Anglian Water named and shamed

ANGLIAN Water Services has been identified as one of the country's biggest serial polluters in a report suggesting that an increase in prosecutions is failing to stop multi-million pound firms from committing environmental crimes.

ANGLIAN Water Services has been identified as one of the country's biggest serial polluters in a report suggesting that an increase in prosecutions is failing to stop multi-million pound firms from committing environmental crimes.

The company is included by the Environment Agency, the Government's pollution watchdog, in a list of "significant repeat offenders" for its record over the past five years.

It was fined £285,000 for 12 sewage pollution incidents last year and the five-year fines total is in excess of £420,000.

The company described the pollution incidents as "regrettable" but claimed its environmental performance was otherwise "exemplary".


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The report, Spotlight on Business Environmental Performance 2002, discloses that the water industry is responsible for serious pollution incidents each year.

Heavy fines, totalling nearly £1 million, the highest in any industrial sector were incurred by nine out of the ten regional water companies with Anglian having the third highest number of prosecutions and the second highest fines total.

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However, the report also reveals that there has been a 20% reduction in farm pollution incidents.

The list of "bad performers" in 2002 also includes Junckers Limited of Witham, fined £13,500 for failing to comply with packaging waste regulations.

The report warns that higher fines and an increase in prosecutions are failing to stop multi-million pound businesses from committing environmental crimes. Despite an increase of 13% in the number of prosecutions the average fine is just £8,744.

Identification of the "serial polluters" comes as the agency reports a 21% cut in serious pollution incidents caused by businesses as well as a drop in emissions of key pollutants.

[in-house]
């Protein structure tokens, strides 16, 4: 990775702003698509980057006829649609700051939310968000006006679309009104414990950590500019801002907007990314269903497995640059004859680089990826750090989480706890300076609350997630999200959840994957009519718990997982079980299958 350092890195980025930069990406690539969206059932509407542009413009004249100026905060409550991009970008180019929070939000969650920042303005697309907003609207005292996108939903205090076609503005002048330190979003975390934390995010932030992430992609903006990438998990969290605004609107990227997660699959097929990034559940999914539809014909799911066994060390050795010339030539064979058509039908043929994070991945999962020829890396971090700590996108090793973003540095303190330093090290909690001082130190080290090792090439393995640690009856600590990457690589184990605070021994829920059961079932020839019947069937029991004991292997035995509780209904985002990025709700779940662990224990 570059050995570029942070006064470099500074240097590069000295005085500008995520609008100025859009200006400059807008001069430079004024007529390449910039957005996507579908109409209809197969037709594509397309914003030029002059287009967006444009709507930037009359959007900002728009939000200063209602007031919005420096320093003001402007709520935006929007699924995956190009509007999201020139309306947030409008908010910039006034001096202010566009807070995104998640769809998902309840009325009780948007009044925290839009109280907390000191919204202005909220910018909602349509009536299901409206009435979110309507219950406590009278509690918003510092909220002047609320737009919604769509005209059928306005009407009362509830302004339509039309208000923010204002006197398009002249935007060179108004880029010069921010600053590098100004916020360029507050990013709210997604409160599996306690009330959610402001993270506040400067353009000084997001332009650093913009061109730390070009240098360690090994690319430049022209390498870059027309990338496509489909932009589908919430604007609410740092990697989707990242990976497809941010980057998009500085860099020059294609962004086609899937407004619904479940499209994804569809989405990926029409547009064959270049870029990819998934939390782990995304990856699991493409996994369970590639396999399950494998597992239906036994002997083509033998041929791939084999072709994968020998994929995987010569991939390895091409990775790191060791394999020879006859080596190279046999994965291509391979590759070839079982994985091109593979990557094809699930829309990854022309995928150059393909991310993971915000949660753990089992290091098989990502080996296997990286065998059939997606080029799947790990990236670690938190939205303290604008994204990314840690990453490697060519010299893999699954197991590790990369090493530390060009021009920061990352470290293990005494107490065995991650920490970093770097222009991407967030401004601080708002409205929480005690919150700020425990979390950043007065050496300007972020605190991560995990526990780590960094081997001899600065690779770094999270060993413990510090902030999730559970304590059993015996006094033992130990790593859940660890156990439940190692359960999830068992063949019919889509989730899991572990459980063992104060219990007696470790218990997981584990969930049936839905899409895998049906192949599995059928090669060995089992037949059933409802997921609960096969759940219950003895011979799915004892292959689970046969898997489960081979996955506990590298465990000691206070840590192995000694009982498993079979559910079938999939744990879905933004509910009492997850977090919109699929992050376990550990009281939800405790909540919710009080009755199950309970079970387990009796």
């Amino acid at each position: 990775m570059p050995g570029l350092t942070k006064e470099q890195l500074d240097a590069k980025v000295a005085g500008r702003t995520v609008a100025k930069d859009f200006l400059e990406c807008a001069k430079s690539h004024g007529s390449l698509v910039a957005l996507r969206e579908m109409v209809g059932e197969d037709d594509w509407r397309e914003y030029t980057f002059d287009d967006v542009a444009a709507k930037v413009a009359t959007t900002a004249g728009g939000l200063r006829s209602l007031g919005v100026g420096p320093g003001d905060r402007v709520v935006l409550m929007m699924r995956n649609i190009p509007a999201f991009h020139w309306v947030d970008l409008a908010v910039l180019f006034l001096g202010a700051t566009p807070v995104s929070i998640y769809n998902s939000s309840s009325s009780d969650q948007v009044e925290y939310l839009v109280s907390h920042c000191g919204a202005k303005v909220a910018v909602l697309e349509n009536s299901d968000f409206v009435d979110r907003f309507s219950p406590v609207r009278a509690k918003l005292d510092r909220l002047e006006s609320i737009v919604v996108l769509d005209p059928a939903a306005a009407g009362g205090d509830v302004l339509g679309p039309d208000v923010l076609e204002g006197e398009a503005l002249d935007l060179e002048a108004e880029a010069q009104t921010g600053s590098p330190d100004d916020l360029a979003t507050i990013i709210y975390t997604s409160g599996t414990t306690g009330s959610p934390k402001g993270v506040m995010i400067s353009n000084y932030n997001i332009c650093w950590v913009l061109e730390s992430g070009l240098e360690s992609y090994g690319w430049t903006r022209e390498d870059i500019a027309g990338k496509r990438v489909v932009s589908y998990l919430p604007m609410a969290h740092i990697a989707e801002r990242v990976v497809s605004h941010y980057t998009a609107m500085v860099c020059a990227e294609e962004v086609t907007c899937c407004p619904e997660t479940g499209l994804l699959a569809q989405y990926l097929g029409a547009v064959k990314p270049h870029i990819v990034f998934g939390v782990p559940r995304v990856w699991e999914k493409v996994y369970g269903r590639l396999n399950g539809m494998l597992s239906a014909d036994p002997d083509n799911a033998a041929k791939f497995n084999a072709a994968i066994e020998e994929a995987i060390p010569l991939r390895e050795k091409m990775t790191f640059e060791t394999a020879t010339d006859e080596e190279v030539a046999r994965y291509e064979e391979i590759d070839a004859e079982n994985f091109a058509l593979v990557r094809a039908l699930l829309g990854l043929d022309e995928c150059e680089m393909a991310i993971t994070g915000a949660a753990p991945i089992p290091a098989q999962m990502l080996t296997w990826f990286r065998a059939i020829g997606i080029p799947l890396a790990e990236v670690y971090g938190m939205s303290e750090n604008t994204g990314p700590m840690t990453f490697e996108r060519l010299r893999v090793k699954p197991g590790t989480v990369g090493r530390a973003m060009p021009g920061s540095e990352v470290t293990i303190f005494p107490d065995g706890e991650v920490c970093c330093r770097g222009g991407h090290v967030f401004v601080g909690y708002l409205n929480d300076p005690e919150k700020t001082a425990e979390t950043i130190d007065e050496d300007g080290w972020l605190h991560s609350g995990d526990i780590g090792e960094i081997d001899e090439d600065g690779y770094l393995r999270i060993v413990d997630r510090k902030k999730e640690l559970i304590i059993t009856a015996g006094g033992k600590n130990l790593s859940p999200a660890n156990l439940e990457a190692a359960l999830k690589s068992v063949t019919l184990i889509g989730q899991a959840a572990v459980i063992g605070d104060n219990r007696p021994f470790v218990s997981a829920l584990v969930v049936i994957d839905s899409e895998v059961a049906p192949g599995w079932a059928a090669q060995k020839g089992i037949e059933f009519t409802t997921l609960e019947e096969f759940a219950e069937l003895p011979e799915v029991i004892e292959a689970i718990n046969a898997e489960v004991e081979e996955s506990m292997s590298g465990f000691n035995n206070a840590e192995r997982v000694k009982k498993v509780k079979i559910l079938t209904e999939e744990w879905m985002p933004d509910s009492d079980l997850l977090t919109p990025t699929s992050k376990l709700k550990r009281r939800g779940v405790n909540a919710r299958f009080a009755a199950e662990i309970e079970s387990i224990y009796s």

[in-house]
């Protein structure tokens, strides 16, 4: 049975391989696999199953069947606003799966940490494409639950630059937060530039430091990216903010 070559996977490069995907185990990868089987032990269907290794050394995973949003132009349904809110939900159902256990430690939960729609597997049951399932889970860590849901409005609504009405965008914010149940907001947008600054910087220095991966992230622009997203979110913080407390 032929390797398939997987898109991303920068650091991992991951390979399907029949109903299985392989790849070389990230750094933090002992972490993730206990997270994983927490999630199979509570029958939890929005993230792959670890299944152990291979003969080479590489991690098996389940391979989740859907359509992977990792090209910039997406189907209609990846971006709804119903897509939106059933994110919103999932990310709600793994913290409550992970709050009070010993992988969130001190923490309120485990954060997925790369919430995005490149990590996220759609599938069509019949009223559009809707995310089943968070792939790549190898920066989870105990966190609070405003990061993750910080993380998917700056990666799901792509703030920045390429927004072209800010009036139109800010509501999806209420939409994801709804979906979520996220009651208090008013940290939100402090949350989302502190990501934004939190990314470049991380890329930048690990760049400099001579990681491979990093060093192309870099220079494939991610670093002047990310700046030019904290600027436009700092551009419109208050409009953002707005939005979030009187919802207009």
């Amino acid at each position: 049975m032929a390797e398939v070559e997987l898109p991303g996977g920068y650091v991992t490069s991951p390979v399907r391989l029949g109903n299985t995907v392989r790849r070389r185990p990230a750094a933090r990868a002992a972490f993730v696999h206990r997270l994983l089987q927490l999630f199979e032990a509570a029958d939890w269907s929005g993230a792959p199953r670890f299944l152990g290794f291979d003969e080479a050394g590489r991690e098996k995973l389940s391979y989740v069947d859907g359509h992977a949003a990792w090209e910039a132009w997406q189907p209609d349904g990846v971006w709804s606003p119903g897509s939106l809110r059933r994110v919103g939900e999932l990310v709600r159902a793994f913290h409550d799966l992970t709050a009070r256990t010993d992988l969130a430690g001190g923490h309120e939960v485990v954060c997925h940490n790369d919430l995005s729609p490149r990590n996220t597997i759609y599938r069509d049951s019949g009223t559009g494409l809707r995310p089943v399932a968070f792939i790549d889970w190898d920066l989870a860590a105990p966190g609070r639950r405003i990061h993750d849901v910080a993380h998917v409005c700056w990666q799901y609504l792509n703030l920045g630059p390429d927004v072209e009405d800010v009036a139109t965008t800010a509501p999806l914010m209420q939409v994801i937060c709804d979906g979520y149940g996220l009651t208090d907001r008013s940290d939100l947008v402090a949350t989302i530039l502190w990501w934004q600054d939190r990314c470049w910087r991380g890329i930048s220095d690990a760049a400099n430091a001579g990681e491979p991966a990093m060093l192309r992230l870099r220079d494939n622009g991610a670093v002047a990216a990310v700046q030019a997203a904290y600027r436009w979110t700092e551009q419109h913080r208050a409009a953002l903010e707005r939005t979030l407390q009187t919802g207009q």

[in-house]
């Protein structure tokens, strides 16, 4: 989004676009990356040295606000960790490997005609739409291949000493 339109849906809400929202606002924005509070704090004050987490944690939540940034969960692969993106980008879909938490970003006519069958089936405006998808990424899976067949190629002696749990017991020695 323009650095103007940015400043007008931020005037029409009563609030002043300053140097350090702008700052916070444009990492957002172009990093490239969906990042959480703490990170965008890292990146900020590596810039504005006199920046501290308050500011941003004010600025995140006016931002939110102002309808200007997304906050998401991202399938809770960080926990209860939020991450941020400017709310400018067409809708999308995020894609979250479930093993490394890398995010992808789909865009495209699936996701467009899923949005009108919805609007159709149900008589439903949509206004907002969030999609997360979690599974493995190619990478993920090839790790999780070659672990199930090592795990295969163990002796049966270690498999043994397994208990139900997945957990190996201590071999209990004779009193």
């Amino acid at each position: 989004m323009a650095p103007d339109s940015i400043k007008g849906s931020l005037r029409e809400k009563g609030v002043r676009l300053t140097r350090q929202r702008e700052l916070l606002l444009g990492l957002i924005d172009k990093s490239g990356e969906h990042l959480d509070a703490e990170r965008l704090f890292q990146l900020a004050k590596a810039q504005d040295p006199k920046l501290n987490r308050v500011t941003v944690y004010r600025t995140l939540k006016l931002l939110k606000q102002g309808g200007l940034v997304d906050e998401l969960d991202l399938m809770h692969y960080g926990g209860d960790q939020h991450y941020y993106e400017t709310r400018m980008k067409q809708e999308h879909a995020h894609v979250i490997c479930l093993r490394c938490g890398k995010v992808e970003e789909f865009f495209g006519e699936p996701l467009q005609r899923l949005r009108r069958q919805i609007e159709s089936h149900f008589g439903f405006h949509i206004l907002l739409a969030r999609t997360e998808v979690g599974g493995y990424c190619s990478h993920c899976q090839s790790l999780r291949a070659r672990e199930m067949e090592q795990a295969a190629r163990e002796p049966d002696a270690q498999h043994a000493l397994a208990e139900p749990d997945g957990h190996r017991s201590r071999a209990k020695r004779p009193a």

Barbara Young, the Environment Agency's chief executive, said: "Courts are getting tougher on environmental offenders but fines are still small change for big business."

An Anglian Water spokeswoman said: "Pollution events are regrettable and spoil an otherwise exemplary record in environmental improvement."

The company had spent £3 billion on environmental improvements since water industry privatisation and had achieved 99% compliance with routine discharges from its outfall pipes, she said.

It worked very hard to avoid pollution from any of its 4,600 sewage pumping stations and treatment works and 34,000 kilometres of sewage pipe.

"We have a policy of self-reporting any incidents to the Environment Agency and we will continue to work closely with them to ensure that high standards are maintained," the spokeswoman added.

John Woolmore , managing director of Junckers, said he believed it was " a little unfair" to be included on the bad performers list because the offence had been one of failing to register for the packaging regulations, as required by law.

"Many of our customers consider us to be one of the most environmentally conscious companies in Europe. We take our responsibilities seriously," he said.

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